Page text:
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United States v. Philip Morris USA

March 16, 2007

UNITED STATES OF AMERICA, PLAINTIFF, AND TOBACCO-FREE KIDS ACTION FUND, AMERICAN CANCER SOCIETY, AMERICAN EART ASSOCIATION, AMERICAN LUNG ASSOCIATION, AMERICANS FOR NONSMOKERS' RIGHTS,: AND NATIONAL AFRICAN AMERICAN TOBACCO PREVENTION NETWORK, INTERVENORS,
v.
PHILIP MORRIS USA, INC., (F/K/A PHILIP MORRIS, INC.), ET AL., DEFENDANTS.



The opinion of the court was delivered by: Gladys Kessler United States District Judge

MEMORANDUM OPINION

Defendants*fn1 have moved for Clarification or in the Alternative for Relief Under Rules 52, 59 and 60 with respect to the Court's August 17, 2006 Order. Upon consideration of the Motion, the Oppositions of the Plaintiff and Intervenors, the Replies, and the lengthy record herein, the Court concludes that the Motion should be denied in part and granted in part.

First, Defendants seek clarification on two issues relating to Order #1015, the Final Judgment and Remedial Order in this case. They seek clarification as to the meaning and applicability of the General Injunctive Relief set forth in ¶¶ II. A. 1. and II. A. 3. of the Order. Second, Defendants seek clarification regarding the scope of the provisions in the Order, prohibiting the use of descriptors and requiring corrective statements at retail point of sale.

I. Request for Clarification Regarding General Injunctive Relief In § II. A. 1. of the Remedial Order, the Court has permanently enjoined Defendants

from committing any act of racketeering as defined in 18 U.S.C. § 1961(1), relating in any way to the manufacturing, marketing, promotion, health consequences, or sale of cigarettes in the United States.

In Section II. A. 3. of the Remedial Order, the Court has permanently enjoined Defendants

from making, or causing to be made in any way, any material false, misleading, or deceptive statement or representation, or engaging in any public relations or marketing endeavor that is disseminated to the United States public and that misrepresents or suppresses information concerning cigarettes. Such material statements include, but are not limited to, any matter that: (a) involves health, safety, or other areas with which a reasonable consumer or potential consumer would be concerned; (b) a reasonable consumer or potential consumer would attach importance to in determining whether to purchase or smoke cigarettes; or (c) the Defendant, Covered Person or Entity making the representation knows or has reason to know that its recipient regards or is likely to regard as important in determining whether to purchase cigarettes or to smoke cigarettes, even if a reasonable person would not so regard it.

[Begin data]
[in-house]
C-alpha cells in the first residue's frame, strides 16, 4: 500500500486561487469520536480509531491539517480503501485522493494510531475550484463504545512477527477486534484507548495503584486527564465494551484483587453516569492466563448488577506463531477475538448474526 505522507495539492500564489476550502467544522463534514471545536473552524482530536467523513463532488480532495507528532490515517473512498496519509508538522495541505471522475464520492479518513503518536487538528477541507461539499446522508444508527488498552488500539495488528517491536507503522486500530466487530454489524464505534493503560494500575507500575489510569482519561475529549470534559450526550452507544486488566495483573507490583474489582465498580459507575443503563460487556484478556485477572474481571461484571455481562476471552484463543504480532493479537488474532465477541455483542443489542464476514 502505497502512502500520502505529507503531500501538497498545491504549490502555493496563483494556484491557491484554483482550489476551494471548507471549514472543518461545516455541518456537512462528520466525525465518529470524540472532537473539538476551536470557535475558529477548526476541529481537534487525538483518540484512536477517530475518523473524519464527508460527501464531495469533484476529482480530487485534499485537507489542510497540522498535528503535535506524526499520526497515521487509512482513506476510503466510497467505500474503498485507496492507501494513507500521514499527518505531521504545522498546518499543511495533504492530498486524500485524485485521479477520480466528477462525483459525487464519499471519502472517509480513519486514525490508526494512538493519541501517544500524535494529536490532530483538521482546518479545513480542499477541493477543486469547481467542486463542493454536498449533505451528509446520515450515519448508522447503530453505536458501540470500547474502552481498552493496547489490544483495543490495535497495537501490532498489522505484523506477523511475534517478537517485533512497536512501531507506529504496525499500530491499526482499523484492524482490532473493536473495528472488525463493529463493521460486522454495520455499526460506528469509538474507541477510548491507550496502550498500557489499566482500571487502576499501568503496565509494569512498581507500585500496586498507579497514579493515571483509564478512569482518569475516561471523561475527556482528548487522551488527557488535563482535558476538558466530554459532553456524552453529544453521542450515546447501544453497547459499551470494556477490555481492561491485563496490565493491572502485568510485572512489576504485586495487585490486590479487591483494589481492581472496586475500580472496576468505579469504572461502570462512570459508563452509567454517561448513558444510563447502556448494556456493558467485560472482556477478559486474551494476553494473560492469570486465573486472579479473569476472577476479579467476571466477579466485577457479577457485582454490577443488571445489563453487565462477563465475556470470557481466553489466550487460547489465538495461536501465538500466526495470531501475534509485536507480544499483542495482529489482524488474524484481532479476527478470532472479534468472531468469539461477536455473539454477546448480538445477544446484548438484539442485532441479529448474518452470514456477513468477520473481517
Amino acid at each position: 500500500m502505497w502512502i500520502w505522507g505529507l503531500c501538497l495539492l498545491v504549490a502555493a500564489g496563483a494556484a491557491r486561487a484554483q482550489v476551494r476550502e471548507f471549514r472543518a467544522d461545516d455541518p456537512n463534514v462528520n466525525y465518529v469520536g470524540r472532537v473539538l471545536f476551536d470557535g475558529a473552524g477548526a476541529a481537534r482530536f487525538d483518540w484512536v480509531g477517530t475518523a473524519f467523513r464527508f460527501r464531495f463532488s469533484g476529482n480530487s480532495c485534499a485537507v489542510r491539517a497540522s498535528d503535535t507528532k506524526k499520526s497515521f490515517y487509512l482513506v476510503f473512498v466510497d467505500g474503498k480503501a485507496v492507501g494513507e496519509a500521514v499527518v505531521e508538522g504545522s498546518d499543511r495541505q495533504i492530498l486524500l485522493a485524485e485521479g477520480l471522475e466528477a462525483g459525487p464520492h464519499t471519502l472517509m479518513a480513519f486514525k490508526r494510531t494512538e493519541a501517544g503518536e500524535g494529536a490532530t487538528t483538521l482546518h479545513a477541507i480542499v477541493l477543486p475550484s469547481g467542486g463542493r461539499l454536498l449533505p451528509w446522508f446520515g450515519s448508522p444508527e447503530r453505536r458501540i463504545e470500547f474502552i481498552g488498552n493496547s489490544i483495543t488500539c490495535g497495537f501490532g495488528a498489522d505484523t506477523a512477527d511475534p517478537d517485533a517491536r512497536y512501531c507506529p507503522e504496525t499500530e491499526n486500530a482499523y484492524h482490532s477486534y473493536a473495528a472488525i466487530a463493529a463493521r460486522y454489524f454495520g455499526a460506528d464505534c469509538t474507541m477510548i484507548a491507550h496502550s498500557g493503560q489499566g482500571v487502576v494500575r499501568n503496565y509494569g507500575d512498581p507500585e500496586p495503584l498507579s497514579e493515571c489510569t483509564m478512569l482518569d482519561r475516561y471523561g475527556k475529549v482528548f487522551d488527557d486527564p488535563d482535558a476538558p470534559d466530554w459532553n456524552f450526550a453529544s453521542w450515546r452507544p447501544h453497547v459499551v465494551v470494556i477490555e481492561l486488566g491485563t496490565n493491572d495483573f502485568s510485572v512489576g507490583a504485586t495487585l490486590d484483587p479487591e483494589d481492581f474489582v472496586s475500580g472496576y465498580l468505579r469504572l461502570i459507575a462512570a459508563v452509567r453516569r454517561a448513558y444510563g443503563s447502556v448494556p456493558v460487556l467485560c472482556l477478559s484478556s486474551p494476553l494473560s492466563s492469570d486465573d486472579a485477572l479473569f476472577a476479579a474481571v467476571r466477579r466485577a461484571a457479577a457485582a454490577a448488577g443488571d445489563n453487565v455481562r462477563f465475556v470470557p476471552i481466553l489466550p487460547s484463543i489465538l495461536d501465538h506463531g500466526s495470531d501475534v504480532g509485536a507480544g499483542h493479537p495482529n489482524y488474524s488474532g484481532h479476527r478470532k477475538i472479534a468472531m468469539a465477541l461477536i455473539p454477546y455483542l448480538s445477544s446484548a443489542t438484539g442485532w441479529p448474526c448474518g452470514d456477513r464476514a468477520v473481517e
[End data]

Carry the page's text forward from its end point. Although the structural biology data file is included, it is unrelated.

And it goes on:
The RICO statute expressly authorizes the imposition of "reasonable restrictions on the future activities . . . of any person, including, but not limited to, prohibiting any person from engaging in the same type of endeavor as the enterprise engaged in, . . . ." 18 U.S.C. § 1964(a). As the Second Circuit has pointed out in United States of America v. Carson, 52 F.3d 1173, 1184 (2d Cir. 1995), "'a [D]istrict [C]court has broad discretion to enjoin possible future violations of law where past violations have been shown,"' quoting SEC v. Manor Nursing Centers, Inc., 458 F.2d 1082, 1100 (2d Cir. 1972) (emphasis added). The prohibition against committing any racketeering activity, as defined in 18 U.S.C. § 1961(1), has been upheld in numerous cases, including Carson itself, 52 F.3d at 1185 n. 10. See also S.C. Johnson & Son, Inc. v. The Clorox Co., 241 F.3d 232, 241 (2d Cir. 2001); Professional Association of College Educators, TSTA/NEA v. El Paso County Community College District, et al., 730 F.2d 258, 273 (5th Cir. 1984).